Italian engineering giant, Fiat, has around 220,000 employees, half of them working in Italy, and has operations all around the world. From the company’s headquarters in Turin they control the compensation and benefits policies for Italian employees and supervise the policies applied in other geographical areas.
“In terms of retirement benefits we don’t have an overall policy,” says Giovanni Balbo, compensation and expatriate benefits director at Fiat in Turin. “What we always try to do is maintain what is common practice in each country and always linked to cultural differences.”
Fiat Italy is now running three different pension schemes for the different employee categories. The first was set up in 1986 as a defined contribution (DC) scheme and covers the top management.
The second pension fund, targeted to middle management and supervisors covers 15,000 workers and is also operated on a DC basis.
The third scheme covers all the rest of Fiat’s employees and is part of Cometa, the pension fund for the Italian metal workers which was set up as a collective agreement between the unions and the industry’s employers.
As far as investment goes, the groups’ three schemes covering Italian employees are managed by external asset manager as required under Italian law. These managers have to be chosen through a public tender selection.
“I am a member of the UK pension fund board and I know that choosing or changing managers there is faster and easier than in Italy”, Balbo says.
Balbo believes that the early stage of the pension fund industry is one of the main reasons why the returns obtained so far have not been very good. “We still need more time before we see these schemes working properly. In a country like ours, where all pension funds are operating under a DC system, we should be more interested in retirement and investment, but in fact this is not the case”, he says. Balbo adds: “Personally, I am not very happy with the work the managers are doing because, if you look at the returns, Italian asset managers are still very conservative and there is a need to take greater risks in order to improve results.”
Recently, two financial houses were selected to manage the middle management and supervisor pension funds, which has also taken months of negotiations. Morgan Stanley Dean Witter and Romagest, part of Banca di Roma, are now in charge of managing some E38bn. They will invest 30% of the assets in short-term bonds and 70% will be divided 50/50 between medium and long term equity and bonds.
Interest in investing in any other kind of asset classes, such as real estate, seems to be very low. “In Italy we have been investing in real estate for a very long time but this is changing now,” Balbo says. “A few years ago the government decided to put a special tax on property and investors found themselves having to pay big sums for their property assets. Now they just want to get rid of them.”
The investment criteria used by the group’s pension funds in other countries do not necessarily follow the same approach. “It is impossible to have company-wide strategies when it comes to selecting managers and investing processes,” says Balbo. In terms of mobile employees, the group’s policy is to maintain in the social security and supplementary pension scheme of their home country. “In the future, if a greater harmonisation with the European Union is achieved, we’ll be able to transfer employees into the host country’s scheme, but at this moment, different fiscal treatments around are making workers’ mobility very difficult because the tax credit you get when you contribute to a pension scheme can’t be transfered from country to country.” A greater harmonisation within Europe will also mean the loss of some benefits which Fiat’s expatriates are now enjoying. “Ten years ago if you sent someone abroad you had to basically give them a lot of money,” Balbo says. “Nowadays, within Europe, we give them expatriate benefits such as housing, schooling and trips home during a five year period, and we’ll try to reduce these benefits in the future.”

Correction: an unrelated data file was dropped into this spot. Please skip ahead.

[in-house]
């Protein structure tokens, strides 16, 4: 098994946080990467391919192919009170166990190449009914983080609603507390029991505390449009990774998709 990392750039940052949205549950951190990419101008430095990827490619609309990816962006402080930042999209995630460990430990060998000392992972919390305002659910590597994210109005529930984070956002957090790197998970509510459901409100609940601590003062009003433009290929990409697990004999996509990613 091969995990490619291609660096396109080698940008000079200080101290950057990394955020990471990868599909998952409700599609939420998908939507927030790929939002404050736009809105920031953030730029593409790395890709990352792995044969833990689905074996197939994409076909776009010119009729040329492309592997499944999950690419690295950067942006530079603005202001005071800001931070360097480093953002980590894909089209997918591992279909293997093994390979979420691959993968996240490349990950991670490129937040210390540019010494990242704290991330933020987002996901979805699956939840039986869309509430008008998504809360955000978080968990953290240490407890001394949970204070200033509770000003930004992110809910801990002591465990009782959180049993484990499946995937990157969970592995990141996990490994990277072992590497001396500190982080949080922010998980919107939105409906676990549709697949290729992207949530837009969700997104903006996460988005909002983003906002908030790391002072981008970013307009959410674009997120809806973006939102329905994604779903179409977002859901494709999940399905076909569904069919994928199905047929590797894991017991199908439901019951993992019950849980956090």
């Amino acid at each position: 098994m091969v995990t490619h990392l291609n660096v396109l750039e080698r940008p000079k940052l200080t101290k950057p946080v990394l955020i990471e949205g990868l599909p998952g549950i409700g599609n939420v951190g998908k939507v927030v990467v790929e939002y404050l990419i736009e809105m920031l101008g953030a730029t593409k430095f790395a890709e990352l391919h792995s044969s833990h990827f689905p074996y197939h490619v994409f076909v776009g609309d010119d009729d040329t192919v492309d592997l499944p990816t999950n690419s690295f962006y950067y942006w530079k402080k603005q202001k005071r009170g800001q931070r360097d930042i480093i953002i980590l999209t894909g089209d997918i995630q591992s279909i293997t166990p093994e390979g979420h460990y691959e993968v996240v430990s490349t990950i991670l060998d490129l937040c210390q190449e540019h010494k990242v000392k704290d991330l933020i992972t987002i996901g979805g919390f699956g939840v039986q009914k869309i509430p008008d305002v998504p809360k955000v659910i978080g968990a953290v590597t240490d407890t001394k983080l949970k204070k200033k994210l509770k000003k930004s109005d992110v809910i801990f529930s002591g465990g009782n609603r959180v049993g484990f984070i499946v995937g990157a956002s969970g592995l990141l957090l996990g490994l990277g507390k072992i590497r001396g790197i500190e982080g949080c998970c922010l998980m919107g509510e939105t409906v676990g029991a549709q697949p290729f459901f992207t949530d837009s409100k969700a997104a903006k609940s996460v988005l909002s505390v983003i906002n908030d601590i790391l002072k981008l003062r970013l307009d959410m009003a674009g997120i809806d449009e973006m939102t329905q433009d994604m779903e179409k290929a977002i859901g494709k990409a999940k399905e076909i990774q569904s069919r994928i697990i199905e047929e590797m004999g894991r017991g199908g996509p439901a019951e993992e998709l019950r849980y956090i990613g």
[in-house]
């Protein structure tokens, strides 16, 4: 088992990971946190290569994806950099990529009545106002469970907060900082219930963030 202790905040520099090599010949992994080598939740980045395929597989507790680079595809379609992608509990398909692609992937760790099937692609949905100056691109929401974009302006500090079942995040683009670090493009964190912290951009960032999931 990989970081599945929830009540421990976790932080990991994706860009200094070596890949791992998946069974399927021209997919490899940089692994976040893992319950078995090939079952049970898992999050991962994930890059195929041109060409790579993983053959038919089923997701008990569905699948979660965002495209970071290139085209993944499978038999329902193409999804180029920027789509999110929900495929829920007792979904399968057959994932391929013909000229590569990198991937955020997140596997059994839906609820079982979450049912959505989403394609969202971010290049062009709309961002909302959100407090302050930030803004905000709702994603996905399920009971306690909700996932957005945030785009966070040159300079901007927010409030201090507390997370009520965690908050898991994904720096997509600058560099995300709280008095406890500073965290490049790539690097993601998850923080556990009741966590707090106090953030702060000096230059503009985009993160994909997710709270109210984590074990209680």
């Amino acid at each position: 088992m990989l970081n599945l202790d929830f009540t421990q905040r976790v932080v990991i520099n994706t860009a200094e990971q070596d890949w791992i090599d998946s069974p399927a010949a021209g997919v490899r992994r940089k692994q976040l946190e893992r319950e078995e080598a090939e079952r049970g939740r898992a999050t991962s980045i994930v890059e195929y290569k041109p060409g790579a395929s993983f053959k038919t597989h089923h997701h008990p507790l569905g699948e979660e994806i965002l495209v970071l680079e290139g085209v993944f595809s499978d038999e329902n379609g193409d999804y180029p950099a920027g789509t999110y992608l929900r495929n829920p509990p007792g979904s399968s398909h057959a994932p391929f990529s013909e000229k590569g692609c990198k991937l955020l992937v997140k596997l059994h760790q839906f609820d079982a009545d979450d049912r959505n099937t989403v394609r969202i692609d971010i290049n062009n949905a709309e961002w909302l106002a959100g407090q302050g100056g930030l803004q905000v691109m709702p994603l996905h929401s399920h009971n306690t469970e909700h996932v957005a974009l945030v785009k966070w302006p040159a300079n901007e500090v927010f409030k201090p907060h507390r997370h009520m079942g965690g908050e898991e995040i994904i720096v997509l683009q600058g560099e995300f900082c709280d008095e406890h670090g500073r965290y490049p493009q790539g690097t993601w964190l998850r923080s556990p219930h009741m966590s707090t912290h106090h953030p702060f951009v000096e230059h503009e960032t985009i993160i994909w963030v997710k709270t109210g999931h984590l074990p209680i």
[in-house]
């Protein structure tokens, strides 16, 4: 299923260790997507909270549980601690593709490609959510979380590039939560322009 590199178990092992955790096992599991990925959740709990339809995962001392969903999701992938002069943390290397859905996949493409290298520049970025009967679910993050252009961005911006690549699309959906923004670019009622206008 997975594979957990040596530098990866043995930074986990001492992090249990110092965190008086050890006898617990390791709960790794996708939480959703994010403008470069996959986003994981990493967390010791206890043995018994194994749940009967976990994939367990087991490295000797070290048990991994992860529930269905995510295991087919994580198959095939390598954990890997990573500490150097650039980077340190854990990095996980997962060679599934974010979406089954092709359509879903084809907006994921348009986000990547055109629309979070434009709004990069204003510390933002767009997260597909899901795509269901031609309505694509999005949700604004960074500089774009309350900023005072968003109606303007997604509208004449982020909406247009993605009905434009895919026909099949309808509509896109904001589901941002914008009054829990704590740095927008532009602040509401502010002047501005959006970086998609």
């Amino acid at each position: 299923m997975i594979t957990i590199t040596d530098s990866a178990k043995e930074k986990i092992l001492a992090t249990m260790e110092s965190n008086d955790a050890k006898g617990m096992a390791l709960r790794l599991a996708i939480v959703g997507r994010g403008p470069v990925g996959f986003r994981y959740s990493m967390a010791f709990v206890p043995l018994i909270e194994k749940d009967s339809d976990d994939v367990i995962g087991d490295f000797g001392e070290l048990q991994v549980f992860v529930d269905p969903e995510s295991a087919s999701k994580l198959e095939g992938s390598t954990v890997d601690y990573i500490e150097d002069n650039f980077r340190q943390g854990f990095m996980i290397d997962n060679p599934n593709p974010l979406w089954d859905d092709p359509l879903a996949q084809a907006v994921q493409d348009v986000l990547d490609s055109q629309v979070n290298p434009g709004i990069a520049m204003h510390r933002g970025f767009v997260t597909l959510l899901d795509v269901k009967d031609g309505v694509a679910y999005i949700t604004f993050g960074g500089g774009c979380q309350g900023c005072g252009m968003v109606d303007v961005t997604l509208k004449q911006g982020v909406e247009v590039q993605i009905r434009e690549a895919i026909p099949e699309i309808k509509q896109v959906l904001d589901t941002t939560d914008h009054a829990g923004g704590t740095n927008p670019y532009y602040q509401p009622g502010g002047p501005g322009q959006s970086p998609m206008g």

However, other kinds of benefit – the stock options for top-management – have been introduced recently, in this occasion as a company-wide policy. Around 650 ‘direttore’ in Italy and abroad have received the right to acquire about 1.2m shares. In February of this year, around 5m stock options have been offered again, involving, in addition, around 200 high potential and performance managers of the group. “I think that some top managers are too focused in getting these kind of benefits, and it could be a problem in the future. The stock options should be seen as a way of involving management in the resuls of the cmpany and not as a way to become rich in a short period of time. I don’t think our goal should be to end up with hundreds of millionaires within our group, but it seems to be a common trend for all big companies.”
Also, during 1998, the use of performance-based variable compensation benefits was extended to middle managers and supervisors in Italy and executives to middle managers and supervisors in Italy and executives outside Italy. Since last year this also applies to middle managers abroad, and it is being used by all the group’s companies throughout the world.
In general, Fiat’s policies regarding employee benefits try always to maintain what is related to the local culture. “Regarding health insurance, for instance, the plan we are offering in the US is much better than the ones in place in some European countries, because health insurance schemes are much more developed over there,” Balbo says.
“And we always follow this approach,” he says. “When you operate in so many different countries it is simply impossible to apply general rules or strategies but, we would like to achieve a greater balance within Europe as soon as possible.”